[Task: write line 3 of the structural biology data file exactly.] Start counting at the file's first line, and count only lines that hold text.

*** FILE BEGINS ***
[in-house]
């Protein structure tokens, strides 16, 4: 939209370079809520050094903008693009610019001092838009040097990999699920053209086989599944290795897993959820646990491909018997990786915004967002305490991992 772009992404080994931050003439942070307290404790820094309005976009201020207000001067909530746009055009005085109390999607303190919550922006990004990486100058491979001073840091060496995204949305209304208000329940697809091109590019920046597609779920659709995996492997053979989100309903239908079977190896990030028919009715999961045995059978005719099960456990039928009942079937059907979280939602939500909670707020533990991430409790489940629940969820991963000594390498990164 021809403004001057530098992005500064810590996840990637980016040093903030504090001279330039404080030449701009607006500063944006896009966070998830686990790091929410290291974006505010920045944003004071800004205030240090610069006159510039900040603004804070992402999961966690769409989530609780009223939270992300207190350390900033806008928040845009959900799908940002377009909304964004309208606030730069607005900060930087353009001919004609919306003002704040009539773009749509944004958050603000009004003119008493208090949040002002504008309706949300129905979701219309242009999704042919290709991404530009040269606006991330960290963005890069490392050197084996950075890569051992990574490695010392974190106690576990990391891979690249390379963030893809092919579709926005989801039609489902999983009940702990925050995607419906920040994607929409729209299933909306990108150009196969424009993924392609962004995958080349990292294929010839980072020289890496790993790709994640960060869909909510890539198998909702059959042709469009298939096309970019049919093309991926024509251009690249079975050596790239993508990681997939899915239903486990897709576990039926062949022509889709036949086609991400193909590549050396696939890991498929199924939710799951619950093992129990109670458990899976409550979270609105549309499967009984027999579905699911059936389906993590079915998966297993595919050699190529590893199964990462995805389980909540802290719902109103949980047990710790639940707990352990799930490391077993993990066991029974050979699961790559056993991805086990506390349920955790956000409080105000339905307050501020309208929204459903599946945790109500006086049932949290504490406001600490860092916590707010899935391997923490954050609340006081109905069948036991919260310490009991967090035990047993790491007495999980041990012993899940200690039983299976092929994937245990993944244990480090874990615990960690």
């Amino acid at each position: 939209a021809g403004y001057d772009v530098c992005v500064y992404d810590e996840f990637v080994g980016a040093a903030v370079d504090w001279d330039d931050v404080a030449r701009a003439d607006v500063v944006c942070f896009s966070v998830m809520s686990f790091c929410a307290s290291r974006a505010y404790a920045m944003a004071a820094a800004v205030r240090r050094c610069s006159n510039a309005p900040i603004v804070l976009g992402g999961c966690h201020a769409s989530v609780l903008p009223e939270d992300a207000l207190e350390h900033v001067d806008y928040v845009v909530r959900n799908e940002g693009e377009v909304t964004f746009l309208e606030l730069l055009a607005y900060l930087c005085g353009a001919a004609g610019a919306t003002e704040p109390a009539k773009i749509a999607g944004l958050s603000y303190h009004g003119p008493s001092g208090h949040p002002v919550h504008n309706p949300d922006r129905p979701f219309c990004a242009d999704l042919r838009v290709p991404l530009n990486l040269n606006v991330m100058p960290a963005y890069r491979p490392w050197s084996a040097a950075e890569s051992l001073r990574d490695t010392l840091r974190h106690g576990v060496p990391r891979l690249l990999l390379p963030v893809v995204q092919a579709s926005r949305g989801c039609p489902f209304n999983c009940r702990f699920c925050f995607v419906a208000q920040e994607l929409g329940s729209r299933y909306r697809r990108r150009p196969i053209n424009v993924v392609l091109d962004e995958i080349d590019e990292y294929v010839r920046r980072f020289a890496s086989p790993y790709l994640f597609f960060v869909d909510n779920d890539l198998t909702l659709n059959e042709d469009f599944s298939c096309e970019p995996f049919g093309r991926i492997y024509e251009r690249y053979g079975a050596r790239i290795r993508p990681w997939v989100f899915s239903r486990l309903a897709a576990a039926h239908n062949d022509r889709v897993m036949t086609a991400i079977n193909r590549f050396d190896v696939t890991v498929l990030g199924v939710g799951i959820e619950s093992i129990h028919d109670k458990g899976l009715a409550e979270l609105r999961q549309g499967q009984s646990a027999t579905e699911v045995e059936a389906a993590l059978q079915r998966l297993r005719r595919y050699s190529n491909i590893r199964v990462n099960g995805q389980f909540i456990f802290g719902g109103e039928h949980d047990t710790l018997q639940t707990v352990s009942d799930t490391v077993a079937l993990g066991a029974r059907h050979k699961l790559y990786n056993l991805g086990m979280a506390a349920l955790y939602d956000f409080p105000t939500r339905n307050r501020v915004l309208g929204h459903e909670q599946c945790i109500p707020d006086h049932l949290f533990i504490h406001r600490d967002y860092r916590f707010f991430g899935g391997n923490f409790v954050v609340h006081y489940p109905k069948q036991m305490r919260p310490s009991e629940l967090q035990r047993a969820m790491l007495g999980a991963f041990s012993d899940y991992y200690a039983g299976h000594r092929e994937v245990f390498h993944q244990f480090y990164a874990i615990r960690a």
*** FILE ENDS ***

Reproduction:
């Amino acid at each position: 939209a021809g403004y001057d772009v530098c992005v500064y992404d810590e996840f990637v080994g980016a040093a903030v370079d504090w001279d330039d931050v404080a030449r701009a003439d607006v500063v944006c942070f896009s966070v998830m809520s686990f790091c929410a307290s290291r974006a505010y404790a920045m944003a004071a820094a800004v205030r240090r050094c610069s006159n510039a309005p900040i603004v804070l976009g992402g999961c966690h201020a769409s989530v609780l903008p009223e939270d992300a207000l207190e350390h900033v001067d806008y928040v845009v909530r959900n799908e940002g693009e377009v909304t964004f746009l309208e606030l730069l055009a607005y900060l930087c005085g353009a001919a004609g610019a919306t003002e704040p109390a009539k773009i749509a999607g944004l958050s603000y303190h009004g003119p008493s001092g208090h949040p002002v919550h504008n309706p949300d922006r129905p979701f219309c990004a242009d999704l042919r838009v290709p991404l530009n990486l040269n606006v991330m100058p960290a963005y890069r491979p490392w050197s084996a040097a950075e890569s051992l001073r990574d490695t010392l840091r974190h106690g576990v060496p990391r891979l690249l990999l390379p963030v893809v995204q092919a579709s926005r949305g989801c039609p489902f209304n999983c009940r702990f699920c925050f995607v419906a208000q920040e994607l929409g329940s729209r299933y909306r697809r990108r150009p196969i053209n424009v993924v392609l091109d962004e995958i080349d590019e990292y294929v010839r920046r980072f020289a890496s086989p790993y790709l994640f597609f960060v869909d909510n779920d890539l198998t909702l659709n059959e042709d469009f599944s298939c096309e970019p995996f049919g093309r991926i492997y024509e251009r690249y053979g079975a050596r790239i290795r993508p990681w997939v989100f899915s239903r486990l309903a897709a576990a039926h239908n062949d022509r889709v897993m036949t086609a991400i079977n193909r590549f050396d190896v696939t890991v498929l990030g199924v939710g799951i959820e619950s093992i129990h028919d109670k458990g899976l009715a409550e979270l609105r999961q549309g499967q009984s646990a027999t579905e699911v045995e059936a389906a993590l059978q079915r998966l297993r005719r595919y050699s190529n491909i590893r199964v990462n099960g995805q389980f909540i456990f802290g719902g109103e039928h949980d047990t710790l018997q639940t707990v352990s009942d799930t490391v077993a079937l993990g066991a029974r059907h050979k699961l790559y990786n056993l991805g086990m979280a506390a349920l955790y939602d956000f409080p105000t939500r339905n307050r501020v915004l309208g929204h459903e909670q599946c945790i109500p707020d006086h049932l949290f533990i504490h406001r600490d967002y860092r916590f707010f991430g899935g391997n923490f409790v954050v609340h006081y489940p109905k069948q036991m305490r919260p310490s009991e629940l967090q035990r047993a969820m790491l007495g999980a991963f041990s012993d899940y991992y200690a039983g299976h000594r092929e994937v245990f390498h993944q244990f480090y990164a874990i615990r960690a």